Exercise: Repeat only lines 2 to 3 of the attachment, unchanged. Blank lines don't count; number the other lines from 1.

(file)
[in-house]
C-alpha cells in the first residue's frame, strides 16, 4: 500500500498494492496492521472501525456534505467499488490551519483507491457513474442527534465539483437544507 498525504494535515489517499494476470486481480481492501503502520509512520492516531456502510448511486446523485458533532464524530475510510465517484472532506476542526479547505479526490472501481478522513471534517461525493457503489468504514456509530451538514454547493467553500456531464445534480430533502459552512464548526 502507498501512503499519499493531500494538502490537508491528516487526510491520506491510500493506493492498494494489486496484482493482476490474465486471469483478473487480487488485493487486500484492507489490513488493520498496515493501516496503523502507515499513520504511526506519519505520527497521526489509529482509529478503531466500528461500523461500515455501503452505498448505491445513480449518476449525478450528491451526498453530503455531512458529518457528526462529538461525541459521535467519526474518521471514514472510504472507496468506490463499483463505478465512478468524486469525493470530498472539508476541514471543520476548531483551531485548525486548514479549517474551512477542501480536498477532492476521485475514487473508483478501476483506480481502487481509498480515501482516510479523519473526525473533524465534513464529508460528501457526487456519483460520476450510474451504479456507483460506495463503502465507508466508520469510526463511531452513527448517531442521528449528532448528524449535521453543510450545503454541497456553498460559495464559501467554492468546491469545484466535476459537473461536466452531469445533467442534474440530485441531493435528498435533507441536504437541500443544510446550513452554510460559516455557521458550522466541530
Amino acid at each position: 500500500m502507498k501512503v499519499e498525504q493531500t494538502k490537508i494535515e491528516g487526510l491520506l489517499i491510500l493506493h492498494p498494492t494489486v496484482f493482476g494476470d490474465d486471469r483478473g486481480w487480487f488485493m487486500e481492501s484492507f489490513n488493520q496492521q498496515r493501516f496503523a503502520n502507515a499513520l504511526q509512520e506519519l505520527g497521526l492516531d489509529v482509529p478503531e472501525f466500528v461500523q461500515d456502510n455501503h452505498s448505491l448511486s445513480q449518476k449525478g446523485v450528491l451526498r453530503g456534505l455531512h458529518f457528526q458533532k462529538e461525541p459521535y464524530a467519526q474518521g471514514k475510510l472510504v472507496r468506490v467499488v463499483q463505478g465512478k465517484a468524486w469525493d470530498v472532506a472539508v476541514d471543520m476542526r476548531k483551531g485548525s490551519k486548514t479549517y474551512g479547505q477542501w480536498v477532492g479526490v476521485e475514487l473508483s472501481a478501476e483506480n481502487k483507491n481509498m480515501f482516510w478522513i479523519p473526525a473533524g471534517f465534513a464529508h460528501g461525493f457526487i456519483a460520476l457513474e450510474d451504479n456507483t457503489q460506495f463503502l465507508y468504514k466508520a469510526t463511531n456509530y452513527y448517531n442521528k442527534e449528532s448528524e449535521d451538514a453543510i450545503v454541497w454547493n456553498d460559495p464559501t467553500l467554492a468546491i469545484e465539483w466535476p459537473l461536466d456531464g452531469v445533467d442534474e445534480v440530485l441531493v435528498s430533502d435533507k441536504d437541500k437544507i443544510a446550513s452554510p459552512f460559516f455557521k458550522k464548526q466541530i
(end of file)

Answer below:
C-alpha cells in the first residue's frame, strides 16, 4: 500500500498494492496492521472501525456534505467499488490551519483507491457513474442527534465539483437544507 498525504494535515489517499494476470486481480481492501503502520509512520492516531456502510448511486446523485458533532464524530475510510465517484472532506476542526479547505479526490472501481478522513471534517461525493457503489468504514456509530451538514454547493467553500456531464445534480430533502459552512464548526 502507498501512503499519499493531500494538502490537508491528516487526510491520506491510500493506493492498494494489486496484482493482476490474465486471469483478473487480487488485493487486500484492507489490513488493520498496515493501516496503523502507515499513520504511526506519519505520527497521526489509529482509529478503531466500528461500523461500515455501503452505498448505491445513480449518476449525478450528491451526498453530503455531512458529518457528526462529538461525541459521535467519526474518521471514514472510504472507496468506490463499483463505478465512478468524486469525493470530498472539508476541514471543520476548531483551531485548525486548514479549517474551512477542501480536498477532492476521485475514487473508483478501476483506480481502487481509498480515501482516510479523519473526525473533524465534513464529508460528501457526487456519483460520476450510474451504479456507483460506495463503502465507508466508520469510526463511531452513527448517531442521528449528532448528524449535521453543510450545503454541497456553498460559495464559501467554492468546491469545484466535476459537473461536466452531469445533467442534474440530485441531493435528498435533507441536504437541500443544510446550513452554510460559516455557521458550522466541530
Amino acid at each position: 500500500m502507498k501512503v499519499e498525504q493531500t494538502k490537508i494535515e491528516g487526510l491520506l489517499i491510500l493506493h492498494p498494492t494489486v496484482f493482476g494476470d490474465d486471469r483478473g486481480w487480487f488485493m487486500e481492501s484492507f489490513n488493520q496492521q498496515r493501516f496503523a503502520n502507515a499513520l504511526q509512520e506519519l505520527g497521526l492516531d489509529v482509529p478503531e472501525f466500528v461500523q461500515d456502510n455501503h452505498s448505491l448511486s445513480q449518476k449525478g446523485v450528491l451526498r453530503g456534505l455531512h458529518f457528526q458533532k462529538e461525541p459521535y464524530a467519526q474518521g471514514k475510510l472510504v472507496r468506490v467499488v463499483q463505478g465512478k465517484a468524486w469525493d470530498v472532506a472539508v476541514d471543520m476542526r476548531k483551531g485548525s490551519k486548514t479549517y474551512g479547505q477542501w480536498v477532492g479526490v476521485e475514487l473508483s472501481a478501476e483506480n481502487k483507491n481509498m480515501f482516510w478522513i479523519p473526525a473533524g471534517f465534513a464529508h460528501g461525493f457526487i456519483a460520476l457513474e450510474d451504479n456507483t457503489q460506495f463503502l465507508y468504514k466508520a469510526t463511531n456509530y452513527y448517531n442521528k442527534e449528532s448528524e449535521d451538514a453543510i450545503v454541497w454547493n456553498d460559495p464559501t467553500l467554492a468546491i469545484e465539483w466535476p459537473l461536466d456531464g452531469v445533467d442534474e445534480v440530485l441531493v435528498s430533502d435533507k441536504d437541500k437544507i443544510a446550513s452554510p459552512f460559516f455557521k458550522k464548526q466541530i